One of the trickiest parts of choosing your first dedicated server is knowing how many resources you’ll need. Veteran server users can predict resource usage relatively easily, but it’s different for new server owners.

This is even truer if you’re creating a new app or website where usage data is either non-existent or limited. So how can you estimate resources needed in these situations?

Start with a Few Broad Categories of Dedicated Servers 

The first step in getting an accurate estimate of resources needed is to lay out some broad categories. Our expert staff at ServerPronto has created several dedicated servers based on a few common use cases. These are great starting points for estimating your needs.

The first category will be for a single, small to medium traffic website. For this, we recommend using the following specifications as a starting point:

  • A Dual-Core CPU (or two vCPUs if you’re in the cloud)
  • 3GB RAM
  • 500GB SATA Drive
  • 5TB Traffic

The next category we’ll define is when you’re hosting multiple websites, running less intensive apps, or using your server for virtualization (ESXi for example):

  • A Quad-Core CPU (or 4 vCPUs for cloud users)
  • 8GB RAM
  • 500GB SATA Drive
  • 10TB Traffic

The third basic category is for those running more intensive apps, using their server or streaming, or for VOIP. A good starting point for these uses is as follows:

  • Quad-Core CPU (4 vCPUs if you’re on the cloud)
  • 16GB RAM
  • 500GB SATA Drive
  • 20TB Traffic

The last general category we’ll outline is likely the biggest server that most people need. Anything after this size is likely only going to be used by individuals already with IT knowledge and usage statistics or organizations with a team who can handle that anyways.

This last category is for those utilizing their server for big data or database solutions. These need quite a bit of resource, so the server’s going to be more demanding. Still, it’s manageable option needing only:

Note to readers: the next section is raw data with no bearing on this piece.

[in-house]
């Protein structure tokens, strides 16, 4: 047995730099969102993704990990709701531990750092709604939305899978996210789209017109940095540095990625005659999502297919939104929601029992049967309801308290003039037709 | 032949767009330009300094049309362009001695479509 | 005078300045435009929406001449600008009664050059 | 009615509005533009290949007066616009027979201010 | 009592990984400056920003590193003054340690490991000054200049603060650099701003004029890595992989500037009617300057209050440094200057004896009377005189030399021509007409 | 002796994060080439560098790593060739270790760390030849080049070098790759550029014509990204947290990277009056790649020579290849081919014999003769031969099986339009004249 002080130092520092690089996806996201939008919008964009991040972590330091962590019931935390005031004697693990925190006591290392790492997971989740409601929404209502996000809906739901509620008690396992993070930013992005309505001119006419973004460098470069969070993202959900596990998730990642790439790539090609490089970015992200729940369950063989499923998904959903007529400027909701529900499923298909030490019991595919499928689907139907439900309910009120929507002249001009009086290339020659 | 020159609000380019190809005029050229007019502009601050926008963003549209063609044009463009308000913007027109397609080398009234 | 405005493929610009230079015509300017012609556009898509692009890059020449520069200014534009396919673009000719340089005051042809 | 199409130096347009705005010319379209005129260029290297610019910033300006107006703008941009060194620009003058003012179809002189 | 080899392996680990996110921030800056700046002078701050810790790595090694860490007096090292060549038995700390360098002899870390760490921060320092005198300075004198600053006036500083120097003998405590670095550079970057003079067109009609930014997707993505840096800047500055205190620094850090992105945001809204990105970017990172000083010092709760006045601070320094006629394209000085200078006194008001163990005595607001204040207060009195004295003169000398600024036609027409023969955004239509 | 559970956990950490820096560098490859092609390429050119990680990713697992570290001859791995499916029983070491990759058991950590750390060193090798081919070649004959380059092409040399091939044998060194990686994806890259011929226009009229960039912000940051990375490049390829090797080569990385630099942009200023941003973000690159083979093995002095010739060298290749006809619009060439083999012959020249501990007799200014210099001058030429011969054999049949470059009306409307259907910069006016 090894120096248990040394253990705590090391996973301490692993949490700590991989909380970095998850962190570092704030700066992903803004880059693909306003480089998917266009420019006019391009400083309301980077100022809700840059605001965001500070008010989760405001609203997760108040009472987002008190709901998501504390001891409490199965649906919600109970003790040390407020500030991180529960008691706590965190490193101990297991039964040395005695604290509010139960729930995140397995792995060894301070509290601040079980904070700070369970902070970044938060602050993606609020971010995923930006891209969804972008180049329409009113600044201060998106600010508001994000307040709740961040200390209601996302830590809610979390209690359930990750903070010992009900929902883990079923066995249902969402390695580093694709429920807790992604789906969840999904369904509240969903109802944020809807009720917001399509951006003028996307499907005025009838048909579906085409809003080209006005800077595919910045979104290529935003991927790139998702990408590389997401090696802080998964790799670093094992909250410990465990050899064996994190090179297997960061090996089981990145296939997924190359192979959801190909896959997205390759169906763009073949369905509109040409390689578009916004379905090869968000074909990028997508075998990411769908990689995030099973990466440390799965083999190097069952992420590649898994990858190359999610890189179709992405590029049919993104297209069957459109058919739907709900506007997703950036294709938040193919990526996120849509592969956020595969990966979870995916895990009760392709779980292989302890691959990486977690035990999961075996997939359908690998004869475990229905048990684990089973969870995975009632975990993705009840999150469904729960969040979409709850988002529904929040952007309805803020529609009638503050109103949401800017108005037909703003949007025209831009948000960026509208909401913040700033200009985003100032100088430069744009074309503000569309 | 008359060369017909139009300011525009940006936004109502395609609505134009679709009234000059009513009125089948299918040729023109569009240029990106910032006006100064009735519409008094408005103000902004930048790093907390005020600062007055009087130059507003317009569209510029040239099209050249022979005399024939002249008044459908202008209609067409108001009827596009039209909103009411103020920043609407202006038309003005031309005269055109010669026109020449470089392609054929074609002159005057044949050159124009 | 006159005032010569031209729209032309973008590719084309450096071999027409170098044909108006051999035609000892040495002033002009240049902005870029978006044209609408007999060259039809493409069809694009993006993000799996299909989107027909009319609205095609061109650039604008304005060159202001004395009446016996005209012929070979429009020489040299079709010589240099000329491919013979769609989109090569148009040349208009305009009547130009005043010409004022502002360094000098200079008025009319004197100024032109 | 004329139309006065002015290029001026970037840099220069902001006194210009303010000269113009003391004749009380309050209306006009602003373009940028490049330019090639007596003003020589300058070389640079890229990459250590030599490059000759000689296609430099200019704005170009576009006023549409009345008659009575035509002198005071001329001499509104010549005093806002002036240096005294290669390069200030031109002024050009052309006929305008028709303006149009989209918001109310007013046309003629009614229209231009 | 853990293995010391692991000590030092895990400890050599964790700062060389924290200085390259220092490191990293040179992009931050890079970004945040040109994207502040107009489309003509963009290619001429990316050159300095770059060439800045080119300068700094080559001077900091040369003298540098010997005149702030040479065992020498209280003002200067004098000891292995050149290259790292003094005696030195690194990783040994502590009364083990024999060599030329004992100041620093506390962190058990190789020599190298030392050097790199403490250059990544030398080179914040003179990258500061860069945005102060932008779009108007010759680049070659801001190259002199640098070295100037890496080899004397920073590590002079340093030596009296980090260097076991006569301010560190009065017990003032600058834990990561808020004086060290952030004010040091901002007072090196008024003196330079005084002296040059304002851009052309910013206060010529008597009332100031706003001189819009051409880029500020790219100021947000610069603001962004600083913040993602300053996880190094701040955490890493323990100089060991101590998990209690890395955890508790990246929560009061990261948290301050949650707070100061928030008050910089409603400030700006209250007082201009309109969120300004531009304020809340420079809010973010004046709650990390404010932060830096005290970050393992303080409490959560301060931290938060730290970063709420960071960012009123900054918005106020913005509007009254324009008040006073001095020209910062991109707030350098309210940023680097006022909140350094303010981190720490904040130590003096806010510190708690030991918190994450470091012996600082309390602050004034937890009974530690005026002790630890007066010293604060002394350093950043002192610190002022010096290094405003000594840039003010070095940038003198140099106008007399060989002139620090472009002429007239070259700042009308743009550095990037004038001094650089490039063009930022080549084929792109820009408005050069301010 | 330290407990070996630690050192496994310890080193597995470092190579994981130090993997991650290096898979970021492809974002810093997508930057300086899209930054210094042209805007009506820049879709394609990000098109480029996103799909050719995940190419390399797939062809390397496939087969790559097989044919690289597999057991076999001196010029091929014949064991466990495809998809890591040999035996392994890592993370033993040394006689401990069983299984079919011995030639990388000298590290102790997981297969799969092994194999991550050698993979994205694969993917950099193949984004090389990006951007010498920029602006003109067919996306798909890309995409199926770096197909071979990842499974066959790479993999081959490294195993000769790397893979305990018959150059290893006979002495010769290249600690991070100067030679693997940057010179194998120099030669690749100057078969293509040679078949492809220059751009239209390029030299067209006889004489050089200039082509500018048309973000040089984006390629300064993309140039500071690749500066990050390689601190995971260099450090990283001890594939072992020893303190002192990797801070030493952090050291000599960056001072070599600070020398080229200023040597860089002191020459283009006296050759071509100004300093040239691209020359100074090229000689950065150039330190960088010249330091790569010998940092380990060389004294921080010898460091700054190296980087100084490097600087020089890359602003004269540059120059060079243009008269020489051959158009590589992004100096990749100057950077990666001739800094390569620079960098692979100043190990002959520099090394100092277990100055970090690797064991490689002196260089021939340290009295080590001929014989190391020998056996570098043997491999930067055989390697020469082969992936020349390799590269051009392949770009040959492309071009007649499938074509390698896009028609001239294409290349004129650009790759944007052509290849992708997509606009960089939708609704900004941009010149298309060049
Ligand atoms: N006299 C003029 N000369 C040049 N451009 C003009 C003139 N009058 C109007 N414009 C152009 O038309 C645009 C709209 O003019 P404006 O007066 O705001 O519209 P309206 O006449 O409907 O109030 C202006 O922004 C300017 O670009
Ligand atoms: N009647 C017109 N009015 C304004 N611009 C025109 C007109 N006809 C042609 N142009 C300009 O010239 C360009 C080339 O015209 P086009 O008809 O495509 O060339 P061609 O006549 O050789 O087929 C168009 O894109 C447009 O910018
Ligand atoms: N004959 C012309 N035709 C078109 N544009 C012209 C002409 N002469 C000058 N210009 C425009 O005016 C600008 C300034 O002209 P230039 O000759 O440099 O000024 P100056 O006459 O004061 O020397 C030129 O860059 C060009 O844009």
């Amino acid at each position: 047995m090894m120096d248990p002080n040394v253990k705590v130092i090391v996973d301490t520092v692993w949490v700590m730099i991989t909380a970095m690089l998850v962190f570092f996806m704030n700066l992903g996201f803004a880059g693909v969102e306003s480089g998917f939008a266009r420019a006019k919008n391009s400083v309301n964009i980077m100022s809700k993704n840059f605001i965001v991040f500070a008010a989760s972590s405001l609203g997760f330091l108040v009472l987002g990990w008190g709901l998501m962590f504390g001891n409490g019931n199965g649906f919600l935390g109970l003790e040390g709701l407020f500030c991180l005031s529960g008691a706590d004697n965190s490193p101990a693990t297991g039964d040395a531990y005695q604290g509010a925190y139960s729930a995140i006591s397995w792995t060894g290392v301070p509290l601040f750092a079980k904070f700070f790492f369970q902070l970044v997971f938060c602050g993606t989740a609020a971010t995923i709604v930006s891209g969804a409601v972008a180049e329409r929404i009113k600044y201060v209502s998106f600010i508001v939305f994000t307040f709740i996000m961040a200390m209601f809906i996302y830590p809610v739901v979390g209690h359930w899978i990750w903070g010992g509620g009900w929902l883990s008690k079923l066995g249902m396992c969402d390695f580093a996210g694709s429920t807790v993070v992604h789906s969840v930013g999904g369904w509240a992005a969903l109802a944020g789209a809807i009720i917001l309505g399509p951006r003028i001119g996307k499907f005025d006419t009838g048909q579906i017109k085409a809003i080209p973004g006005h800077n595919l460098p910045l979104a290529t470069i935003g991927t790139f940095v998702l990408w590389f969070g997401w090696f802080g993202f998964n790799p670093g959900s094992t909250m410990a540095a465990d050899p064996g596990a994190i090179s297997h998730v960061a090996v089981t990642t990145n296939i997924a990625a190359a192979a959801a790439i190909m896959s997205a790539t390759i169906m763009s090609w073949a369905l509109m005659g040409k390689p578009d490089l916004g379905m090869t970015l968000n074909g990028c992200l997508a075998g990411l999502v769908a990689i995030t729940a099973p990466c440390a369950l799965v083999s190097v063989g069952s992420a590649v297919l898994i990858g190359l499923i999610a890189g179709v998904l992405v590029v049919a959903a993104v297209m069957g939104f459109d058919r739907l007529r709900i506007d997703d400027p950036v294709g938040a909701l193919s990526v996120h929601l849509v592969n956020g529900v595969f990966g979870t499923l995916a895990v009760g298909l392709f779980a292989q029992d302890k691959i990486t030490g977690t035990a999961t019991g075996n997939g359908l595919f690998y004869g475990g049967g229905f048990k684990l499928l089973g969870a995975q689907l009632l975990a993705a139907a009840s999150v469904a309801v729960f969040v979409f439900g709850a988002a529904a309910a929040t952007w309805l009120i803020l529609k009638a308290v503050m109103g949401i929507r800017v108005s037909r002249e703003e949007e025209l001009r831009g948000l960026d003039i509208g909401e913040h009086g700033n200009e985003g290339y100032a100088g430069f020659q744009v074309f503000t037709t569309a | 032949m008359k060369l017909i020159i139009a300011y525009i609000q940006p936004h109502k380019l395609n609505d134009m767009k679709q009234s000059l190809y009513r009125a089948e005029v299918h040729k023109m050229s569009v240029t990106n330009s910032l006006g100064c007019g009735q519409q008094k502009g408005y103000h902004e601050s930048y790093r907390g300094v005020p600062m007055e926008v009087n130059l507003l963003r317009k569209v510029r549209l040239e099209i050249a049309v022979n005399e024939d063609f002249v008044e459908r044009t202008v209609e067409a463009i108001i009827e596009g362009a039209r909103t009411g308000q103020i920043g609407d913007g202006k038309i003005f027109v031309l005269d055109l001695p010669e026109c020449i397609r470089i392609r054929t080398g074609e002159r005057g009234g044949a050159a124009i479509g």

• A Dual Quad-Core CPU (or 8 vCPUs for cloud users)
  • 32GB RAM
  • Two 1TB SATA Drives
  • 20TB Traffic

With these categories, you should have an idea of where to start when choosing a dedicated server. You’ll still want to customize each server to account for differences in your needs though.

Some Basics for Dedicated Server Customization

Customizing your dedicated server to fit your specific needs is an important part of choosing a dedicated server. Here’s a quick rundown of possible upgrades you’ll want to consider.

First, you may want to swap out the SATA drive for an SSD hard drive. SSD drives have better read/write speeds and will represent a major speed increase in your server. This is especially true if end users are often requesting files from the server or uploading their own files.

Next, you’ll want to check RAM levels and type. RAM is easy and cheap to upgrade, but remember you can upgrade in two ways: quantity of the RAM and quality. Most servers now run DDR3 RAM with some hosts beginning to offer DDR4. If you can snag DDR4 RAM your speeds will increase greatly.

Last, and something that’s rarely thought about is the port your server runs on. If it’s not a gigabit port, you may be bottlenecked as the server has the performance necessary to get the job done, but not access to enough bandwidth.

ServerPronto offers the best affordable hosting service in all dedicated server packages.


Anthony is a tech fiend. As a child, he dreamed of seamless integrations between hard drives and brains as a method of enhancing the human brain. As an adult, he enjoys more rational ventures into tech such as experimenting with and writing about the latest technologies and softwares.

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